On a gray October morning, the Lincoln Memorial is teeming with tourists. Many are so intent on jockeying for a good spot to take a photo of the presidential statue, they seem to miss the 6-foot-4 man wearing a feathered headdress.
With a black handprint painted across his unsmiling face, he looks like a Native American caricature: black wool leggings bordered with fringe and a matching loincloth hanging from a belted loop. At times, he holds cardboard signs saying: “My Spirit Animal Is White Guilt” and “This Used to Be Indian Land But Everything Went to Crap.”
This is the fourth time Montclair artist Gregg Deal has brought his performance piece, “The Last American Indian on Earth,” to this well-trod spot. As the 38-year-old sits on the memorial steps and checks his iPhone, an invisible stage has been set. Deal waits for another character to start the action.
It doesn’t take long. A middle-aged blonde sits next to him and asks if her friend can take a picture. Deal obliges. Posing for photos is the most common request Deal gets. Many observers mistake his cliched costume for an authentic representation of an Indian; others assume he’s dressed to support Washington’s pro football team, an irony, because he objects to the name “Redskins.”
A silver-haired man enters the scene. Standing behind Deal, who doesn’t see him, the man raises his right palm with a playful smile, making sure the woman taking the photo gets him in the shot.
Moments later, when a reporter asks him why he posed that way, the man answers: “I thought that was the Indian greeting of ‘How.’ ” He gives his name and e-mail address but quickly ends his conversation when the reporter asks him what he does at the International Monetary Fund.
Unaware of the exchange, Deal has wandered to the sidewalk, where he is greeted by a bearded man in a black turban. As the man’s son snaps a photo of him with Deal, 58-year-old Amrik Singh Mudhar jokes: “One Indian to another.”
Deal chuckles and adds, “Columbus is blowing up somewhere.”
The artist and Mudhar — who, as it happens, is visiting from London to see a football game the next day — proceed to have an amicable discussion about historical oppression as it relates to heritage. Bidding farewell, Mudhar says, “You should be proud of who you are, because I’m very proud of who I am.”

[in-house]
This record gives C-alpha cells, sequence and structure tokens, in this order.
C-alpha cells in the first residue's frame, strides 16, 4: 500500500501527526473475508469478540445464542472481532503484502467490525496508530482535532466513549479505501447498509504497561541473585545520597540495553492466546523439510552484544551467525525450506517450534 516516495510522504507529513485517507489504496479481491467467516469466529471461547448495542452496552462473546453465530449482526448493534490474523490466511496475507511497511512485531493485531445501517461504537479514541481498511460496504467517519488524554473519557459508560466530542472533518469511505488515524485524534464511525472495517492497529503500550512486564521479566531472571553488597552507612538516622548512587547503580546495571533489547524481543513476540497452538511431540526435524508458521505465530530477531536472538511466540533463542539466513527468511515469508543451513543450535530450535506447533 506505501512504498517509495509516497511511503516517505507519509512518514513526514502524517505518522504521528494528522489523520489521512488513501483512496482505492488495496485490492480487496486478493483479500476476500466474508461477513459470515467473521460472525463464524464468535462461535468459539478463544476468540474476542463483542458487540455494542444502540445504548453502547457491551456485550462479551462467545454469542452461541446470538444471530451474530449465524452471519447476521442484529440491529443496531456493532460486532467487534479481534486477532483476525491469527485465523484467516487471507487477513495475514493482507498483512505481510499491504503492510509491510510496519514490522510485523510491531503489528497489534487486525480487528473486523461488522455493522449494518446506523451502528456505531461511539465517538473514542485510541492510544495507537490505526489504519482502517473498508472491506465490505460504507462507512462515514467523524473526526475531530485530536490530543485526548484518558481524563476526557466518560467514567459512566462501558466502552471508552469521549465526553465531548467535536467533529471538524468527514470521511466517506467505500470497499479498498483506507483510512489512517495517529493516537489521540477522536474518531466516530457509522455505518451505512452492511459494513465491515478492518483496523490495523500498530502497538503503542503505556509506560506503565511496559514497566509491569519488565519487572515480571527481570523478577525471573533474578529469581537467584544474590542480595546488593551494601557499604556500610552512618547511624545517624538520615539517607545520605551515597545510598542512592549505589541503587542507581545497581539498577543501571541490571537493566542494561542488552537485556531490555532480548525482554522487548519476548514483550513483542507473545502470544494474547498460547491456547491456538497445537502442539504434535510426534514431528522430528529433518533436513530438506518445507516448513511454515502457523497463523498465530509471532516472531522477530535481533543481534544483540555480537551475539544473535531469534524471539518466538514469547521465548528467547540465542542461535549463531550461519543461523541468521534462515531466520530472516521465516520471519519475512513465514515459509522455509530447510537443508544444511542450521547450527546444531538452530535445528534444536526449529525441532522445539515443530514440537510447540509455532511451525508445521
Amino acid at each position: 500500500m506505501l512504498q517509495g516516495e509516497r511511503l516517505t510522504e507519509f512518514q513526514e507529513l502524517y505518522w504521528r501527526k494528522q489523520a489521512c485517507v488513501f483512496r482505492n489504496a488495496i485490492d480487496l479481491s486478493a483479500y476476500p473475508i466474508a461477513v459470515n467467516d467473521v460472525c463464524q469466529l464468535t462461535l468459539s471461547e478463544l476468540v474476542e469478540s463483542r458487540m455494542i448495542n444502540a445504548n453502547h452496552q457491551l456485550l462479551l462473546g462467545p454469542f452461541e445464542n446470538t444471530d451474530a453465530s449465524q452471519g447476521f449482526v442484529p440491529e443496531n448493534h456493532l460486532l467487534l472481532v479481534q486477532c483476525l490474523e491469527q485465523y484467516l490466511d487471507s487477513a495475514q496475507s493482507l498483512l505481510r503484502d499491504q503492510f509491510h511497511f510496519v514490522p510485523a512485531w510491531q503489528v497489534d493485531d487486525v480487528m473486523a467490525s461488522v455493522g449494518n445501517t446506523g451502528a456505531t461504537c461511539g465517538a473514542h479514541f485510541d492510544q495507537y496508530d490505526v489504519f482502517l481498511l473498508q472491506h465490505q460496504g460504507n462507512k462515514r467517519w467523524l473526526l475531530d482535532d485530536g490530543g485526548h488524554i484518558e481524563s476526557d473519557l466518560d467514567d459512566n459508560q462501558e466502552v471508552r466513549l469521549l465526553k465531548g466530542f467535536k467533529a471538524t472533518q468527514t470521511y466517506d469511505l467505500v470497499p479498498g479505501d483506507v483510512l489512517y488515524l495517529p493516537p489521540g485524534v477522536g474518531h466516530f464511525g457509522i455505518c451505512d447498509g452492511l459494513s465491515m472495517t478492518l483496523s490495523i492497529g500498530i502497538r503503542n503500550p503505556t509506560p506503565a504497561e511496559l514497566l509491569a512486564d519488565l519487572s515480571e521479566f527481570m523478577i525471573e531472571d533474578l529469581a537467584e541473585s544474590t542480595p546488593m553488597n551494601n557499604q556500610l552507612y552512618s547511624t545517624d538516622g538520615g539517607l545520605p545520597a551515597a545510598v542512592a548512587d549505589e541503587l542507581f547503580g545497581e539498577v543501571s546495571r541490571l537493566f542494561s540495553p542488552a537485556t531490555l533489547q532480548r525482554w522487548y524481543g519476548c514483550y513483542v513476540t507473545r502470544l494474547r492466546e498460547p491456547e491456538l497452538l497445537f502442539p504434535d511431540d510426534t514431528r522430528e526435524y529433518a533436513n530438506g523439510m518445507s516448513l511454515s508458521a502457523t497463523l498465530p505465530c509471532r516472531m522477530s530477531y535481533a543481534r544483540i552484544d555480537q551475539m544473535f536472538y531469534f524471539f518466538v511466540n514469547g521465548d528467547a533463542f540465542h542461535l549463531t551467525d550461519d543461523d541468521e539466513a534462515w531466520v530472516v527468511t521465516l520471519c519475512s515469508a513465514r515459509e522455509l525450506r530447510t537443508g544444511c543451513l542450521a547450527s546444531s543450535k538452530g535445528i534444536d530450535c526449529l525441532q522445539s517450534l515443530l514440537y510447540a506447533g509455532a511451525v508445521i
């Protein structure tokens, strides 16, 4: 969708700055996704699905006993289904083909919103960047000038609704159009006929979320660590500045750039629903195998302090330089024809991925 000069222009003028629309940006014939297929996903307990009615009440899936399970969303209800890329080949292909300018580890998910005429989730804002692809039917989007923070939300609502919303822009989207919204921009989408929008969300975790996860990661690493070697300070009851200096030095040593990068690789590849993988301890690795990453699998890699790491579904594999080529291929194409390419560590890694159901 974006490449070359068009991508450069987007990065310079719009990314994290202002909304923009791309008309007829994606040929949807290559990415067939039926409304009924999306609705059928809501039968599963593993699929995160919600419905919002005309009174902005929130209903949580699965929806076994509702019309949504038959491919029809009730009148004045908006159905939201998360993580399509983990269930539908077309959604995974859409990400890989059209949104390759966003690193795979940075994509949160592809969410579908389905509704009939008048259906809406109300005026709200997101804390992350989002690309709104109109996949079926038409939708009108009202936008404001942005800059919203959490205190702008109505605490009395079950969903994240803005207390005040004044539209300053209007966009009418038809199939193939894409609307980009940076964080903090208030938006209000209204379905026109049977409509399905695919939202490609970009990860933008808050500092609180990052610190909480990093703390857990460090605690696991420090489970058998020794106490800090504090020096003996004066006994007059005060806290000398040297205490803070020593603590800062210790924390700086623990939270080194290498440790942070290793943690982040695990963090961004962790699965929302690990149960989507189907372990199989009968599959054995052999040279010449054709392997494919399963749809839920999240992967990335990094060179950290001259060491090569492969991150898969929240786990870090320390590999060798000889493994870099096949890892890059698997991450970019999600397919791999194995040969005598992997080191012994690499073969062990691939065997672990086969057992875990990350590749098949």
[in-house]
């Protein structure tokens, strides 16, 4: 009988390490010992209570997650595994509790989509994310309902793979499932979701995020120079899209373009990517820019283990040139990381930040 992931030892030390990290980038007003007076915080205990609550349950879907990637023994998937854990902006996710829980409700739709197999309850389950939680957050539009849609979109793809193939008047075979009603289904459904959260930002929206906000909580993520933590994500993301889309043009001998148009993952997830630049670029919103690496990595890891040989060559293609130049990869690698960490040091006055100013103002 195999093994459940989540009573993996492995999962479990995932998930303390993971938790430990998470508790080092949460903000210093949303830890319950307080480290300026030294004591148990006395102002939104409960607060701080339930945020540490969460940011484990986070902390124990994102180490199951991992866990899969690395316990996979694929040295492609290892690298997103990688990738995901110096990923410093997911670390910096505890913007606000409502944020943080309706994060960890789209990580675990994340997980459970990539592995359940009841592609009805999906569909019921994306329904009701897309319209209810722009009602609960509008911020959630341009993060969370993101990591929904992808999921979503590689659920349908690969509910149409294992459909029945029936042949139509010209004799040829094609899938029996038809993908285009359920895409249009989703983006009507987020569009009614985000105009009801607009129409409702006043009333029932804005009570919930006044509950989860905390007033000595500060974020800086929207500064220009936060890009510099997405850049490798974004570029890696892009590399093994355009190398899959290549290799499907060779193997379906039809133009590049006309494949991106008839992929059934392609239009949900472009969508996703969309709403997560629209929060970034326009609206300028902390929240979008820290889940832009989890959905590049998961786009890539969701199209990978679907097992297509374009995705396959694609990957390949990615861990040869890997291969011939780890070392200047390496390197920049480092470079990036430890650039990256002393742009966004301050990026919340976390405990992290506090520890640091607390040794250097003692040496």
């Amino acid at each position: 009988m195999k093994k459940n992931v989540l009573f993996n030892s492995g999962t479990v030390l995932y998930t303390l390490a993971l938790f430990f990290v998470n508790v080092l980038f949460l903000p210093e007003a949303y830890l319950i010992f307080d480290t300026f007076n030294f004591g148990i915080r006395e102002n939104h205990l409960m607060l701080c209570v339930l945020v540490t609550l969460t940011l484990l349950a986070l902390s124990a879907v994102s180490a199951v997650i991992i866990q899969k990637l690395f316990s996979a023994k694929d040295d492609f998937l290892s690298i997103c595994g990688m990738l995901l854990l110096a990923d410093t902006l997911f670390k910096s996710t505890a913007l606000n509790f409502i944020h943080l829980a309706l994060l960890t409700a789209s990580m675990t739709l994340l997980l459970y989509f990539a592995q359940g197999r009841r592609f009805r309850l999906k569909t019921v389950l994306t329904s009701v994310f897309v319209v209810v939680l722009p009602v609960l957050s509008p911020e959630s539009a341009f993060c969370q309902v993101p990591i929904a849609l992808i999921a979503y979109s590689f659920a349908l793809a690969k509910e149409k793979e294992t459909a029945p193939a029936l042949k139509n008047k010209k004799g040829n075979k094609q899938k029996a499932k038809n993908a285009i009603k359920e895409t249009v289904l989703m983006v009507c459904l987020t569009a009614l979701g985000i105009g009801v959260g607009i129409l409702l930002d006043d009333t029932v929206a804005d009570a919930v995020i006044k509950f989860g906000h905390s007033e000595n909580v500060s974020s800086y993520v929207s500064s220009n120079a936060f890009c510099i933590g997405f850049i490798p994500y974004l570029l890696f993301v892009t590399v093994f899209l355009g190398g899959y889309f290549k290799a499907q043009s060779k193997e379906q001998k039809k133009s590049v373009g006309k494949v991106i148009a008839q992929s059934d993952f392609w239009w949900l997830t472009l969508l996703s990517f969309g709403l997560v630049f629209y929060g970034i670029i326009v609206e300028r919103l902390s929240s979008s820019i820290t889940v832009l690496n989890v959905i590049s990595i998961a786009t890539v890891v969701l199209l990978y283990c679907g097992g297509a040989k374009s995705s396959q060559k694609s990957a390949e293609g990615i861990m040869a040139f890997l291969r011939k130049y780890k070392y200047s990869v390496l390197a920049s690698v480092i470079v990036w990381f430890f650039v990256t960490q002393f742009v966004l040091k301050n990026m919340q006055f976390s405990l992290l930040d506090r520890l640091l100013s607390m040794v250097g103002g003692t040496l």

The two encounters, the quick and easy mockery and the thoughtful conversation, demonstrate the range of reactions Deal has experienced during his performances. But he gets more of the former, he says, and “I feel that the knee-jerk reaction is the true reaction.”
Growing up in Park City, Utah, the son of a Caucasian father and a Native American mother, Deal knew he looked different from the white kids in his class. But tribal traditions weren’t part of his daily life because he didn’t know what tribe he was from. His mother had been adopted by a white family and had no information on her tribal affiliation. Though she chose not to seek the information through the Indian Child Welfare Act, a federal law that aims to preserve the native ties of Indian children, she and Deal did request records from the agency that handled her adoption, to no avail. “I’d call and say, ‘Listen ... I can’t be a member of my tribe without all of this information in order to substantiate my bloodlines,’ ” Deal recalls.
In 1998, Deal, who was managing a pizza and video rental store in Provo, Utah, met Brigham Young University student Megan Prymak. After a quick courtship, the pair moved to Montclair, where Prymak grew up, and married. While his wife worked in sales and recruiting, Deal enrolled at George Mason University, majoring in art, with a concentration in painting.
In 2006, the couple had a daughter named Sage.
As a new dad, Deal felt a renewed desire to substantiate his roots and tried the adoption agency once more. This time, his persistence paid off. “I was able to call my mom and tell her her birth parents’ names,” Deal says. He traced his lineage to the Pyramid Lake Paiute Tribe’s reservation near Reno, Nev. He and his mother enrolled for tribal membership in 2007.
Deal, whose work has appeared in individual and group exhibitions since 2002, was laid off from a graphic design job in September 2009. Since then, he has supported his family (he and his wife now have three children, ages 1 to 7, with a fourth due in June) with art commissions and sales at local art events. His interest in native affairs continued to build, especially with the growing controversy about the Redskins’ name. And, though he considers himself primarily a painter, he began to contemplate a performance art piece.